Once in a while I search Twitter to see if anyone is consistently posting tweets in shorthand. Haven’t found anyone doing that yet, much to my surprise, and there is very little tweeting about shorthand, although it’s difficult to be sure since the word “shorthand” has also become a slang term for any type of abbreviation or colloquialism. This broadening of the word makes searching difficult.
Teeline is by far the most tweeted shorthand system in the English-language twittersphere. Journalism students in the UK, essentially forced to learn shorthand as a job credential, usually opt for Teeline and often post a photo of their practice notes, as seen in tweets such as the following:
found my #teeline notes from when I studied #journalism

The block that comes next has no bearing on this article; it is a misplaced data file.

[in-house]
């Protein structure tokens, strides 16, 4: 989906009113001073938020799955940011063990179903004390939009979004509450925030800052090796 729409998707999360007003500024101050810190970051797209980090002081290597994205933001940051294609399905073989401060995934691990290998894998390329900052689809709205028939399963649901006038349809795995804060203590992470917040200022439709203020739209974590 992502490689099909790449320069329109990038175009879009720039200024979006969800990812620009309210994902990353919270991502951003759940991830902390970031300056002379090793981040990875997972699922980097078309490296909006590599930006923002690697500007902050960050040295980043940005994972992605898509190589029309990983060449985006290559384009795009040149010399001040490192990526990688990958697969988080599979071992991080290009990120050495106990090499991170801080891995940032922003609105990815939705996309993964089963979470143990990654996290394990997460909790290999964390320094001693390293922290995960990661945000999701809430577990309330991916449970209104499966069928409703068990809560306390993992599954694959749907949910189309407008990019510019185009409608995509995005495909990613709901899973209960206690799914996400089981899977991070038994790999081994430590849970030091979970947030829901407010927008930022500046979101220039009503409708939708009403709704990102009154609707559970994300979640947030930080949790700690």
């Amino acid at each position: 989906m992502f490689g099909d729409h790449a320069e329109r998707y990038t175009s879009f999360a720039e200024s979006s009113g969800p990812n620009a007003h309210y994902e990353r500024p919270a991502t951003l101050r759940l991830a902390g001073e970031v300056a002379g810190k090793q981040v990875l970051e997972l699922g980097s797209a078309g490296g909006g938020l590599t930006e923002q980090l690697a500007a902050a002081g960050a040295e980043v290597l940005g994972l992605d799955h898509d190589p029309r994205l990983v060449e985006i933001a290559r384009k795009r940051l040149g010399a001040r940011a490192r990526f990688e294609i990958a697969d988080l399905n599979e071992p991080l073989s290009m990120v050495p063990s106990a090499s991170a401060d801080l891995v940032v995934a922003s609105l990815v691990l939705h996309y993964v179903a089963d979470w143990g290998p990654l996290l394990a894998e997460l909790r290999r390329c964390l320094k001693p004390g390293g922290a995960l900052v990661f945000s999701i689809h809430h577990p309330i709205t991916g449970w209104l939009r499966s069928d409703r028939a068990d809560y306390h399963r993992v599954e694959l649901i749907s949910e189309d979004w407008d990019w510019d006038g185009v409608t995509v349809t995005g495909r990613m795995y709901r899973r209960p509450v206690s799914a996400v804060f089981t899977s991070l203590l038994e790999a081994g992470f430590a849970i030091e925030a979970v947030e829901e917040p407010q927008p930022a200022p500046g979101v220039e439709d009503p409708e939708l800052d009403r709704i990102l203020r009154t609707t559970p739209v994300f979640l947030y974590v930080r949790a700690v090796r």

I have at last completed my shorthand course
started Googling 'teeline' and look through the images to find passages to try and read, literally love it #yolo
Riddled with errors but this is Unchained Melody in Teeline. Life.
Searching for Gregg Shorthand in English turned up virtually nothing, but the #steno hashtag unearthed a couple of tweets like this one:
a bit of Gregg with a non-English blurb
Looking for Pitmanic tweets gave one relevant result, a tweet promoting a webinar that will try to get people interested in learning Pitman Shorthand.
Although this is only one momentary sample of the twitterverse, anyone studying the current sociological relevance of pen stenography could continue this sampling for a couple of semesters and then write a paper about the results. It appears that handwritten shorthand is a matter of no interest to the vast majority of Twitter’s English-speaking users.